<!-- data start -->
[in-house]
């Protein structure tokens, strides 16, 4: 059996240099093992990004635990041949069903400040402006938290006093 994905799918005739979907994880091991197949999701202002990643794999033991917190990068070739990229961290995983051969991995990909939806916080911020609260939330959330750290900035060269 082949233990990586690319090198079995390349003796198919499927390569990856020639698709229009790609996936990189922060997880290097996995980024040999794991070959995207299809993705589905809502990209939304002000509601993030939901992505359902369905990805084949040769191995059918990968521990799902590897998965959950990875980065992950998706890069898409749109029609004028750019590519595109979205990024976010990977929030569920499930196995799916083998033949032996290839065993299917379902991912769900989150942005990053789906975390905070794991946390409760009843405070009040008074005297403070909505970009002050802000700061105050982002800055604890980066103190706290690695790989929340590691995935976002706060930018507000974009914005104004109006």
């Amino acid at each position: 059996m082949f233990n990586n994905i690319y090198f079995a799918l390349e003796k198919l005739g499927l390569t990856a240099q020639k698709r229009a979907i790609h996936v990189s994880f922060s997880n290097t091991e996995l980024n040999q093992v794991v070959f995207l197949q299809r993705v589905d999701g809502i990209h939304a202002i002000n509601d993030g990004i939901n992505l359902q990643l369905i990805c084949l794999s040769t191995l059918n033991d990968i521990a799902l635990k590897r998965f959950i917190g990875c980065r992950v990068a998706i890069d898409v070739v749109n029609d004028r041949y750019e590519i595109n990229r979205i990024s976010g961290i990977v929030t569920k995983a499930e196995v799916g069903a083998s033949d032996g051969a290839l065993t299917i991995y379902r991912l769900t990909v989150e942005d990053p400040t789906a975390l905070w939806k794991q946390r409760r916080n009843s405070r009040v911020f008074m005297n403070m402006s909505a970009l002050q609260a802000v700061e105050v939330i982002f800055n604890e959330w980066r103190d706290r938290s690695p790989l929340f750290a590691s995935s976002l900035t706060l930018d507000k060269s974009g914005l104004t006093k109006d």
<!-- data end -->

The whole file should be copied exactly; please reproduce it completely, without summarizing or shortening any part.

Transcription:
[in-house]
């Protein structure tokens, strides 16, 4: 059996240099093992990004635990041949069903400040402006938290006093 994905799918005739979907994880091991197949999701202002990643794999033991917190990068070739990229961290995983051969991995990909939806916080911020609260939330959330750290900035060269 082949233990990586690319090198079995390349003796198919499927390569990856020639698709229009790609996936990189922060997880290097996995980024040999794991070959995207299809993705589905809502990209939304002000509601993030939901992505359902369905990805084949040769191995059918990968521990799902590897998965959950990875980065992950998706890069898409749109029609004028750019590519595109979205990024976010990977929030569920499930196995799916083998033949032996290839065993299917379902991912769900989150942005990053789906975390905070794991946390409760009843405070009040008074005297403070909505970009002050802000700061105050982002800055604890980066103190706290690695790989929340590691995935976002706060930018507000974009914005104004109006």
């Amino acid at each position: 059996m082949f233990n990586n994905i690319y090198f079995a799918l390349e003796k198919l005739g499927l390569t990856a240099q020639k698709r229009a979907i790609h996936v990189s994880f922060s997880n290097t091991e996995l980024n040999q093992v794991v070959f995207l197949q299809r993705v589905d999701g809502i990209h939304a202002i002000n509601d993030g990004i939901n992505l359902q990643l369905i990805c084949l794999s040769t191995l059918n033991d990968i521990a799902l635990k590897r998965f959950i917190g990875c980065r992950v990068a998706i890069d898409v070739v749109n029609d004028r041949y750019e590519i595109n990229r979205i990024s976010g961290i990977v929030t569920k995983a499930e196995v799916g069903a083998s033949d032996g051969a290839l065993t299917i991995y379902r991912l769900t990909v989150e942005d990053p400040t789906a975390l905070w939806k794991q946390r409760r916080n009843s405070r009040v911020f008074m005297n403070m402006s909505a970009l002050q609260a802000v700061e105050v939330i982002f800055n604890e959330w980066r103190d706290r938290s690695p790989l929340f750290a590691s995935s976002l900035t706060l930018d507000k060269s974009g914005l104004t006093k109006d």